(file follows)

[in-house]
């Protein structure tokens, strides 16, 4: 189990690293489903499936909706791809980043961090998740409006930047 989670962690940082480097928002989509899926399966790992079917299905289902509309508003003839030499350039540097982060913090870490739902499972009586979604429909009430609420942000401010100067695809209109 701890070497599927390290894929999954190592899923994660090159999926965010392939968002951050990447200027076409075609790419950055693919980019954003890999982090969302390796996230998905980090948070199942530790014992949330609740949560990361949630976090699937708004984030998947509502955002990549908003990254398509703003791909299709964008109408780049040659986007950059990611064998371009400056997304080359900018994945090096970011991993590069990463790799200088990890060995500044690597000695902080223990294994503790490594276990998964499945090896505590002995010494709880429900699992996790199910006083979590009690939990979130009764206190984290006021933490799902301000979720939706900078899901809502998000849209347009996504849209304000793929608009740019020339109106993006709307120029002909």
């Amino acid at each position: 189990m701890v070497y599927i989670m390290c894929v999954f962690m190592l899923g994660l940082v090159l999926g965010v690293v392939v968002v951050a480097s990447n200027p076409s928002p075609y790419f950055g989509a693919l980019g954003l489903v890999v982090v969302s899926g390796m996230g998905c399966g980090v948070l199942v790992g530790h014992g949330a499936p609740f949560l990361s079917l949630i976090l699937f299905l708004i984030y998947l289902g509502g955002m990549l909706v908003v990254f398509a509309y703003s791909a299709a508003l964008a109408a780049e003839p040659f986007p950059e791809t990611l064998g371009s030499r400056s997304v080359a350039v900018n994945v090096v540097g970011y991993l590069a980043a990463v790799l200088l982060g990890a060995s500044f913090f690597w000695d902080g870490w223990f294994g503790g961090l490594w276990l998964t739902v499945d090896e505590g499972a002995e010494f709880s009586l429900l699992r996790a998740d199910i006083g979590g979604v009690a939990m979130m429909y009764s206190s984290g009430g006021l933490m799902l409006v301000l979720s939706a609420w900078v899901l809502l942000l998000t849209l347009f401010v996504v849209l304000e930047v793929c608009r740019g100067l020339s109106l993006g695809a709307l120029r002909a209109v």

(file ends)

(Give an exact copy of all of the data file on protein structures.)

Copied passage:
[in-house]
């Protein structure tokens, strides 16, 4: 189990690293489903499936909706791809980043961090998740409006930047 989670962690940082480097928002989509899926399966790992079917299905289902509309508003003839030499350039540097982060913090870490739902499972009586979604429909009430609420942000401010100067695809209109 701890070497599927390290894929999954190592899923994660090159999926965010392939968002951050990447200027076409075609790419950055693919980019954003890999982090969302390796996230998905980090948070199942530790014992949330609740949560990361949630976090699937708004984030998947509502955002990549908003990254398509703003791909299709964008109408780049040659986007950059990611064998371009400056997304080359900018994945090096970011991993590069990463790799200088990890060995500044690597000695902080223990294994503790490594276990998964499945090896505590002995010494709880429900699992996790199910006083979590009690939990979130009764206190984290006021933490799902301000979720939706900078899901809502998000849209347009996504849209304000793929608009740019020339109106993006709307120029002909």
């Amino acid at each position: 189990m701890v070497y599927i989670m390290c894929v999954f962690m190592l899923g994660l940082v090159l999926g965010v690293v392939v968002v951050a480097s990447n200027p076409s928002p075609y790419f950055g989509a693919l980019g954003l489903v890999v982090v969302s899926g390796m996230g998905c399966g980090v948070l199942v790992g530790h014992g949330a499936p609740f949560l990361s079917l949630i976090l699937f299905l708004i984030y998947l289902g509502g955002m990549l909706v908003v990254f398509a509309y703003s791909a299709a508003l964008a109408a780049e003839p040659f986007p950059e791809t990611l064998g371009s030499r400056s997304v080359a350039v900018n994945v090096v540097g970011y991993l590069a980043a990463v790799l200088l982060g990890a060995s500044f913090f690597w000695d902080g870490w223990f294994g503790g961090l490594w276990l998964t739902v499945d090896e505590g499972a002995e010494f709880s009586l429900l699992r996790a998740d199910i006083g979590g979604v009690a939990m979130m429909y009764s206190s984290g009430g006021l933490m799902l409006v301000l979720s939706a609420w900078v899901l809502l942000l998000t849209l347009f401010v996504v849209l304000e930047v793929c608009r740019g100067l020339s109106l993006g695809a709307l120029r002909a209109v």